New research using data from ESO’s Very Large Telescope has revealed that the hottest and brightest stars, which are known as O stars, are often found in close pairs. Many of such binaries transfer mass from one star to another, a kind of stellar vampirism depicted in this artist’s impression. Credi
July 26, 2012

The Universe’s Brightest Stars Prefer Company, New Study Finds

Lee Rannals for - Your Universe Online

The brightest stars in the universe apparently do not like to live alone, according to a new study using ESO's Very Large Telescope (VLT).

Nearly three-quarters of the brightest, high mass stars are found to have a close companion star, which is far more than previous thought.

Most of these pairs of stars are also experiencing disruptive interactions, like mass transfer from one star to the other. Another third of them are expected to ultimately merge to form a single star.

A team used the VLT to study a star variety known as O-type, which have a very high temperature, mass and brightness. These stars have short and violent lives and play a key role in the evolution of galaxies.

The stars are also linked to extreme phenomena like "vampire stars," which is when a smaller companion star sucks matter off the surface of its larger companion star.

“These stars are absolute behemoths,” Hugues Sana, the lead author of the study published in the journal Science, said in a press release. “They have 15 or more times the mass of our Sun and can be up to a million times brighter. These stars are so hot that they shine with a brilliant blue-white light and have surface temperatures over 30 000 degrees Celsius.”

The astronomers studied a sample of 71 O-type stars and stars in pairs in six nearby young star clusters in the Milky Way. Most of the observations were obtained using ESO telescopes.

The team discovered that 75 percent of all O-type stars exist inside binary systems, which is a higher proportion than what scientists previously thought.

They also found that the proportion of these pairs that are close enough to interact is higher than anyone had thought before.

O-type stars make up only a fraction of a percent of the stars in the Universe, but the violent phenomena associated with them leaves them with a disproportionate effect on their surroundings.

"The winds and shocks coming from these stars can both trigger and stop star formation, their radiation powers the glow of bright nebulae, their supernovae enrich galaxies with the heavy elements crucial for life, and they are associated with gamma-ray bursts, which are among the most energetic phenomena in the Universe," ESO wrote in a press release.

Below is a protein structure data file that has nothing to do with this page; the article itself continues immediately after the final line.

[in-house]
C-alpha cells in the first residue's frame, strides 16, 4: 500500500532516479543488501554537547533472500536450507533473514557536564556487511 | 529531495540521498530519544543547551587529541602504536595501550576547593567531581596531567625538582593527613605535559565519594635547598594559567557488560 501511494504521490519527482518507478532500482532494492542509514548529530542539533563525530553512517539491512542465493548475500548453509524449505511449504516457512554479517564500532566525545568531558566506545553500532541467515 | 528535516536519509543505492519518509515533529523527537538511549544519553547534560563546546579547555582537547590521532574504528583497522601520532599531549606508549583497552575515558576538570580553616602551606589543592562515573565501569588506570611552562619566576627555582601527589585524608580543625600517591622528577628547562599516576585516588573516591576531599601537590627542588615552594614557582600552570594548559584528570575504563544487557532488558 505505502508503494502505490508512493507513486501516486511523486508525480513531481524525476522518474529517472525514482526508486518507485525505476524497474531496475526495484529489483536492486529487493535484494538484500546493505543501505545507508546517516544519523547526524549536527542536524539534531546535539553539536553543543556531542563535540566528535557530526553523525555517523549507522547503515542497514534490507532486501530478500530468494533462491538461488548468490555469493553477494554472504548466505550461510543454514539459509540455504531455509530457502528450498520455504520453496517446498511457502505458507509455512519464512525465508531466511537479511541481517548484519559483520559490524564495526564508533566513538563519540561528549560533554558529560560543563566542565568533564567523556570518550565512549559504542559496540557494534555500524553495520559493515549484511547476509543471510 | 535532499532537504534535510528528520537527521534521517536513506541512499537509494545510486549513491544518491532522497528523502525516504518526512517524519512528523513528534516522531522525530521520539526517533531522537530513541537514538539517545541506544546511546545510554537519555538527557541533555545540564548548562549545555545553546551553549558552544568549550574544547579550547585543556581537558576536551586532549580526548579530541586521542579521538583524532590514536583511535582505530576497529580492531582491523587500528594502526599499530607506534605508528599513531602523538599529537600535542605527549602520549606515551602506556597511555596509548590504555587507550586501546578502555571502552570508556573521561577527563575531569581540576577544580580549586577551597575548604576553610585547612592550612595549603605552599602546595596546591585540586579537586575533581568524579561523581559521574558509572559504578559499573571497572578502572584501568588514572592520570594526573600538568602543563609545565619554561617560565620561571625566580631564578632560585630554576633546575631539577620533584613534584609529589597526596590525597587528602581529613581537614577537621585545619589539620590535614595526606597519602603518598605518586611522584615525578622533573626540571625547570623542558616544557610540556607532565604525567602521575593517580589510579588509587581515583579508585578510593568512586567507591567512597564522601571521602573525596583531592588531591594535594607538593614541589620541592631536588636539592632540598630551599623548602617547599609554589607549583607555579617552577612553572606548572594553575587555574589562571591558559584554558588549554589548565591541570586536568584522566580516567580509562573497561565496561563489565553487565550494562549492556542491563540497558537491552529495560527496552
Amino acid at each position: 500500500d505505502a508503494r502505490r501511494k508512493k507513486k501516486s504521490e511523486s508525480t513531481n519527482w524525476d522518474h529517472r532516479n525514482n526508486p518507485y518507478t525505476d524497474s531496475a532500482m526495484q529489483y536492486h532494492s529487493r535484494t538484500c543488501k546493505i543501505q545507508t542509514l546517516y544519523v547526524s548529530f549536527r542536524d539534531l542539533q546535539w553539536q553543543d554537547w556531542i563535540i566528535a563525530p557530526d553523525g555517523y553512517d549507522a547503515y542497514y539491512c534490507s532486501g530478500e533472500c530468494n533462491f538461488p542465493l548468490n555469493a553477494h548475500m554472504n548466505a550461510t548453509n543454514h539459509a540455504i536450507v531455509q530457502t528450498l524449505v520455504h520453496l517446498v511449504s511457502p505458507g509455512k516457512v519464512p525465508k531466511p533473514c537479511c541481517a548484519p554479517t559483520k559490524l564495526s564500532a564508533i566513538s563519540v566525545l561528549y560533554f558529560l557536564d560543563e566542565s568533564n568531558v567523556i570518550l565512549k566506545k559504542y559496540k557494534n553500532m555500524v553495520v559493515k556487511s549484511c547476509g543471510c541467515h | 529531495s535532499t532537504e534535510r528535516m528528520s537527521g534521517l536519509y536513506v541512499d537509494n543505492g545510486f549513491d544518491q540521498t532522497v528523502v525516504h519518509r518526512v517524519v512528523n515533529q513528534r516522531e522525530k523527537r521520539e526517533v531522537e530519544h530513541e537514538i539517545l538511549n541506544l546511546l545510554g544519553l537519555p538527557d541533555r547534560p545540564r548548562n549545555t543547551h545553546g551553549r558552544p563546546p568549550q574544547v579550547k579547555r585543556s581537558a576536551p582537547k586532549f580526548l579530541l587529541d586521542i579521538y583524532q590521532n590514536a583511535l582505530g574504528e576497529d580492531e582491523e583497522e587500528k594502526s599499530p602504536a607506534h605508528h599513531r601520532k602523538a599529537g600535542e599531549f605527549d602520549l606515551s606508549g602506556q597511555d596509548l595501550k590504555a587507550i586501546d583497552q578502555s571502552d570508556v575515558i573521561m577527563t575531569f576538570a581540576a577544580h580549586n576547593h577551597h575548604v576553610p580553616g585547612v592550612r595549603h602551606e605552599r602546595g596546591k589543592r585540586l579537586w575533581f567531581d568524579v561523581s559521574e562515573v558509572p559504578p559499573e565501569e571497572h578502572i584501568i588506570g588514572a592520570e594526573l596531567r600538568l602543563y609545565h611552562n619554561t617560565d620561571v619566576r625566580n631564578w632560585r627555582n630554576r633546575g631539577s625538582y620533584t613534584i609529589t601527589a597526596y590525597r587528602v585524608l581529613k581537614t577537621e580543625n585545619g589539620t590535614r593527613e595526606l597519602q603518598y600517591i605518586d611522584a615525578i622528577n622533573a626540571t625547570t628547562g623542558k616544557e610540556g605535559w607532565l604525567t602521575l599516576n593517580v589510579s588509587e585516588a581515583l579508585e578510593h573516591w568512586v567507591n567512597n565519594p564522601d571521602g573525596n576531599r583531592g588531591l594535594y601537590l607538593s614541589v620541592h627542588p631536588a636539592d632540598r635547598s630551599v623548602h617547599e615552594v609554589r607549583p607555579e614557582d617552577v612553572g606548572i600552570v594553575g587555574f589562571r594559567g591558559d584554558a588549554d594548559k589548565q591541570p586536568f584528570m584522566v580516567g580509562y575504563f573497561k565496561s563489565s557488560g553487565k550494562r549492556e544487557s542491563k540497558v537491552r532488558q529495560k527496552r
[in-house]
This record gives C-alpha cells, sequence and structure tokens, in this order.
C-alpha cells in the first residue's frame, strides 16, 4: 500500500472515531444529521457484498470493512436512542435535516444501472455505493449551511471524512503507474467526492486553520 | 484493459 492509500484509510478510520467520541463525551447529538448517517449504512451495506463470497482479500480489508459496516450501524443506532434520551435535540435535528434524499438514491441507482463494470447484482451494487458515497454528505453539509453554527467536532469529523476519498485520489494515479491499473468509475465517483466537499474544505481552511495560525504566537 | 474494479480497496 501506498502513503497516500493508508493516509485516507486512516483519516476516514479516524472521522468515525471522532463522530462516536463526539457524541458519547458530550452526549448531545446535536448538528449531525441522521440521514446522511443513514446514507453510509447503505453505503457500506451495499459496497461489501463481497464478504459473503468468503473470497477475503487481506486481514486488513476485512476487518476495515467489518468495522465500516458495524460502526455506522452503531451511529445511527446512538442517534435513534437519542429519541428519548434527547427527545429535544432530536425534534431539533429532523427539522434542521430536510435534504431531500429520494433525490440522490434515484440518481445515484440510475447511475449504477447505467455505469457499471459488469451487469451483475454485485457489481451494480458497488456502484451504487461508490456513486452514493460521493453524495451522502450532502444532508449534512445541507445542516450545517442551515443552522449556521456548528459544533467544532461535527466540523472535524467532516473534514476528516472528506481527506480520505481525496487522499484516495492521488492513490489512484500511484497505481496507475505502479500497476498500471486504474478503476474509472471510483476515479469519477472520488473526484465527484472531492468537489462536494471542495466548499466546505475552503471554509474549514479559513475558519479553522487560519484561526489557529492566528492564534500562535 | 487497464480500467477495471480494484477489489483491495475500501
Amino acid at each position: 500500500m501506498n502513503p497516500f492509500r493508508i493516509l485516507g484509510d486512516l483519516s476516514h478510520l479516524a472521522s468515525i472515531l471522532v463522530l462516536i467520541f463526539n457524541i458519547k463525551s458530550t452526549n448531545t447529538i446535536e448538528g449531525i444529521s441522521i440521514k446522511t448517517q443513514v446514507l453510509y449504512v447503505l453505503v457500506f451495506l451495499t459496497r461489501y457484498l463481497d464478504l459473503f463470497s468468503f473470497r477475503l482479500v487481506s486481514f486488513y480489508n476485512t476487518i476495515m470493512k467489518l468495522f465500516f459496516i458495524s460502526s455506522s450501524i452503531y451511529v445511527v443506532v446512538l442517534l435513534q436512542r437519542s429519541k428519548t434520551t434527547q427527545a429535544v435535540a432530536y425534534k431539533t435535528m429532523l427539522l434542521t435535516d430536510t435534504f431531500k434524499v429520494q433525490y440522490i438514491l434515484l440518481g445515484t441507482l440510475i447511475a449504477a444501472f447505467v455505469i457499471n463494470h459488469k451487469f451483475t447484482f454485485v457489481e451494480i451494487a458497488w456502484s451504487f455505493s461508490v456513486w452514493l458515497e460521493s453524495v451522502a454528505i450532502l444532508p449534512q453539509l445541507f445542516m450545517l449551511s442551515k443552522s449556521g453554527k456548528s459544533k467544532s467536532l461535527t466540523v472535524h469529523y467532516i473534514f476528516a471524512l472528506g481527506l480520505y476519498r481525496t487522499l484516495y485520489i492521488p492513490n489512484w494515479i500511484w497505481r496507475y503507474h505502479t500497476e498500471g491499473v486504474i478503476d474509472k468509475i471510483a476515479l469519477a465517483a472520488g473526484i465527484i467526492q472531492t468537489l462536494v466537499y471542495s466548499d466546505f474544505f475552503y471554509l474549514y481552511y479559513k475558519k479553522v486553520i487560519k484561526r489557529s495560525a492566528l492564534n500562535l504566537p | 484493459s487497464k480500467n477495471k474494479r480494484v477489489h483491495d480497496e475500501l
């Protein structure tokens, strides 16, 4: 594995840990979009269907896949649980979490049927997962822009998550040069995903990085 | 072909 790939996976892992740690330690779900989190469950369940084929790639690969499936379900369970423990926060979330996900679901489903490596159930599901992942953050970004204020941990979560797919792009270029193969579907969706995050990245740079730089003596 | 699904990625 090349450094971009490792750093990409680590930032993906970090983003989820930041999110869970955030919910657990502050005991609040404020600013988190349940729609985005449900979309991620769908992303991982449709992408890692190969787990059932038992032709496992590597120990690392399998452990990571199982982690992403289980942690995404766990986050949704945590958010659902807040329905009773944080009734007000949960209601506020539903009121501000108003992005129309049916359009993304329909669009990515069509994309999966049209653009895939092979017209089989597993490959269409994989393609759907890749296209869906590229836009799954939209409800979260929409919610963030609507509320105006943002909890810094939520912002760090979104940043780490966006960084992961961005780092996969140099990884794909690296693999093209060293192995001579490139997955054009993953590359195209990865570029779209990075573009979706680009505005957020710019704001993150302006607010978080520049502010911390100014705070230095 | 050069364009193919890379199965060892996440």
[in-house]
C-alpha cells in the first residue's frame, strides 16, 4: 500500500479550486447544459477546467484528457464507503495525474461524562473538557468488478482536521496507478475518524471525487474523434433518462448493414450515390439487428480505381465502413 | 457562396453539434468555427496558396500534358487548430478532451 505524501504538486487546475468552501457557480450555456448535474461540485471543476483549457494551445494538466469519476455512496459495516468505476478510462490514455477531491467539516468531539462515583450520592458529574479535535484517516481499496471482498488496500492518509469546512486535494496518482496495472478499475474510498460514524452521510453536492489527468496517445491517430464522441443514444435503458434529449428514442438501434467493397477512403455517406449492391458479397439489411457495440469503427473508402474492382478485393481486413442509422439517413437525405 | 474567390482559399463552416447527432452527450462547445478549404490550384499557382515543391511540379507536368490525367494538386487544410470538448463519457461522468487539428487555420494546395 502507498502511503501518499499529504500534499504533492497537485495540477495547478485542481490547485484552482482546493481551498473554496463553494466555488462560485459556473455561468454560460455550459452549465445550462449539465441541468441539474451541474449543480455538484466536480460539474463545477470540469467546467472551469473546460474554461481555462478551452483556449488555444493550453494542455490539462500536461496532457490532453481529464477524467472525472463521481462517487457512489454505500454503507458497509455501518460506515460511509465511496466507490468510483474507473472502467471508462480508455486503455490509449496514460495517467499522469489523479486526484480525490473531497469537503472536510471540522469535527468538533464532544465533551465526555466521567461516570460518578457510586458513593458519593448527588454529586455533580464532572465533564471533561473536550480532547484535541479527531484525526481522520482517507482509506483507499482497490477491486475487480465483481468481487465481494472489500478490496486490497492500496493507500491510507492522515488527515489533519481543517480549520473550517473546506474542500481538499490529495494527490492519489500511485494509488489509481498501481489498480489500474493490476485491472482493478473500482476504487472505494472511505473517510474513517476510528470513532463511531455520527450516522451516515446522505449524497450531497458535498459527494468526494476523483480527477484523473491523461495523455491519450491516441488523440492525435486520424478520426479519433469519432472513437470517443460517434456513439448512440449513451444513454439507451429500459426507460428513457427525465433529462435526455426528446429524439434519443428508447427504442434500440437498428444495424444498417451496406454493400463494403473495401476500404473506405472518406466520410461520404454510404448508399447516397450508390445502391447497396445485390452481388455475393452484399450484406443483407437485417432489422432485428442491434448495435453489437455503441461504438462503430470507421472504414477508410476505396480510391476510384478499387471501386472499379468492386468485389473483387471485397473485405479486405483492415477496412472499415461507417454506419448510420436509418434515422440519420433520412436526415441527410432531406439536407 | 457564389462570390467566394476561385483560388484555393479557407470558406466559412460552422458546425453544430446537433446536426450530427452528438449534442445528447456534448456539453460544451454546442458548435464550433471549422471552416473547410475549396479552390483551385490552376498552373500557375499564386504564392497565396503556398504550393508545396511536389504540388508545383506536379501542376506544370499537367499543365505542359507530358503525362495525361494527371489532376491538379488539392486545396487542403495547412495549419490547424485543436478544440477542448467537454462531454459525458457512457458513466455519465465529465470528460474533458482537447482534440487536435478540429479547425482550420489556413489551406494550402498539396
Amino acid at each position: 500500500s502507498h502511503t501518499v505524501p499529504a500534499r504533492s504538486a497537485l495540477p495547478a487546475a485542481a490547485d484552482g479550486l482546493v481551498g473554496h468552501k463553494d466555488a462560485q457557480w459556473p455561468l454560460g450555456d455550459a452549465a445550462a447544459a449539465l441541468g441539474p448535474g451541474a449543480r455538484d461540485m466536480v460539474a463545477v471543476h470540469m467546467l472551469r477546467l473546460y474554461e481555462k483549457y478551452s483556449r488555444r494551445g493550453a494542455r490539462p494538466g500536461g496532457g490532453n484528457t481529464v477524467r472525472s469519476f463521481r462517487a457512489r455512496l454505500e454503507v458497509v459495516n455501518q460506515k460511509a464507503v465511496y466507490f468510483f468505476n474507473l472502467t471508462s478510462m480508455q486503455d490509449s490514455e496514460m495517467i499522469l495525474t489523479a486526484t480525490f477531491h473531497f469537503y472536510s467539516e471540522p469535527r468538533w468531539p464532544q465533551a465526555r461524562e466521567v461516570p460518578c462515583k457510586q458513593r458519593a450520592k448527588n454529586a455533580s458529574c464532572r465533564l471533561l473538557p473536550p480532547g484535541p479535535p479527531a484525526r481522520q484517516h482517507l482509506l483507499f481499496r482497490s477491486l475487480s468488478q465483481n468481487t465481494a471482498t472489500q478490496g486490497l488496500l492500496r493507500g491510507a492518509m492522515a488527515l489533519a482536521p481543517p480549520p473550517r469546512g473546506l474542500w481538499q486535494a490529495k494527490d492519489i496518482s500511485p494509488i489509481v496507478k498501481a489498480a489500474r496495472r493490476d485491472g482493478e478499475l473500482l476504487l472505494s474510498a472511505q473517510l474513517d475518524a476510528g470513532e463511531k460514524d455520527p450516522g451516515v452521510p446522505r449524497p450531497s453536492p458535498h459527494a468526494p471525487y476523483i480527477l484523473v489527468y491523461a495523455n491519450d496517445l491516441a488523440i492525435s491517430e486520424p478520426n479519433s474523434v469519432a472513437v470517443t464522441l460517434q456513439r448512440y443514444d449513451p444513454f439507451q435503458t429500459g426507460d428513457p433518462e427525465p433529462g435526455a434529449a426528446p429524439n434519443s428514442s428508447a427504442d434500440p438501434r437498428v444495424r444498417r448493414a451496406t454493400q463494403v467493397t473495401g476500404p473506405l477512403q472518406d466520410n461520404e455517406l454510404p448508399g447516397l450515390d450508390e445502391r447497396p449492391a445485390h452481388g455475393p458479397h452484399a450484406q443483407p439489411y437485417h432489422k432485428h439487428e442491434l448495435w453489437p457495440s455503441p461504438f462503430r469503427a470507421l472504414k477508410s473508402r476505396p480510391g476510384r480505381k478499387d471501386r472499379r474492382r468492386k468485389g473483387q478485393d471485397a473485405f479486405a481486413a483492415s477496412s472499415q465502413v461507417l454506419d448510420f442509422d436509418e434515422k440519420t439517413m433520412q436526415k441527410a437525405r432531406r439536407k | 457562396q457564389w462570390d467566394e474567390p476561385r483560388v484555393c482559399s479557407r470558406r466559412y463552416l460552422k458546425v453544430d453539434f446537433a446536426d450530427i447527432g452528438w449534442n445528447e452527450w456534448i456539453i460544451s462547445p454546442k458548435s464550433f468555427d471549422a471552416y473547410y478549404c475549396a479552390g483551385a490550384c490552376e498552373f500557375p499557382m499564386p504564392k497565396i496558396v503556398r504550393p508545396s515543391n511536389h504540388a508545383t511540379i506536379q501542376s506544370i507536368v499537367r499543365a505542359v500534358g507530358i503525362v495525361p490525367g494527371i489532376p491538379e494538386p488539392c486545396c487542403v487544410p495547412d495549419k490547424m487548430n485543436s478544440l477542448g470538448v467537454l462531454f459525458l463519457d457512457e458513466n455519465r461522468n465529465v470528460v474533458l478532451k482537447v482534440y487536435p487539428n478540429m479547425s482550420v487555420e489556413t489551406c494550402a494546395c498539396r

Selma de Mink of Space Telescope Science Institute and a co-author of the study says the life of a star is greatly affected if it exists alongside another star.

“If two stars orbit very close to each other they may eventually merge. But even if they don´t, one star will often pull matter off the surface of its neighbor," de Mink said in a press release.

Mergers between stars can be violent events that will be the end of around 20 to 30 percent of O-type stars. However, the vampire stars, which account for 40 to 50 percent of cases, have a large effect on how these stars evolve.

Astronomers mostly considered that closely-orbiting massive binary stars were the exception, which is something that only needed to explain phenomena like X-ray binaries, double pulsars and black hole binaries.

The study published in Science shows that in order to properly interpret the Universe, scientists must understand that these double stars are not just common, but their lives are fundamentally different from those of single stars.

In the case of vampire stars, the lower-mass star is rejuvenated as it sucks the fresh hydrogen from its companion. The stars mass will increase substantially and will outlive its companion, surviving much longer than a single star of the same mass would. The star that becomes the vampire star's victim is stripped of its envelope before it has a chance to become a luminous red super giant.

Ultimately the stellar population of a distant galaxy may appear to be much younger than it really is, because the effects of a vampire star leaves the pair mimicking the appearance of younger stars.

“The only information astronomers have on distant galaxies is from the light that reaches our telescopes," Sana said in a press release. "Without making assumptions about what is responsible for this light we cannot draw conclusions about the galaxy, such as how massive or how young it is."

He said this study shows that the assumption that most stars are single can lead to the wrong conclusions when observing the universe.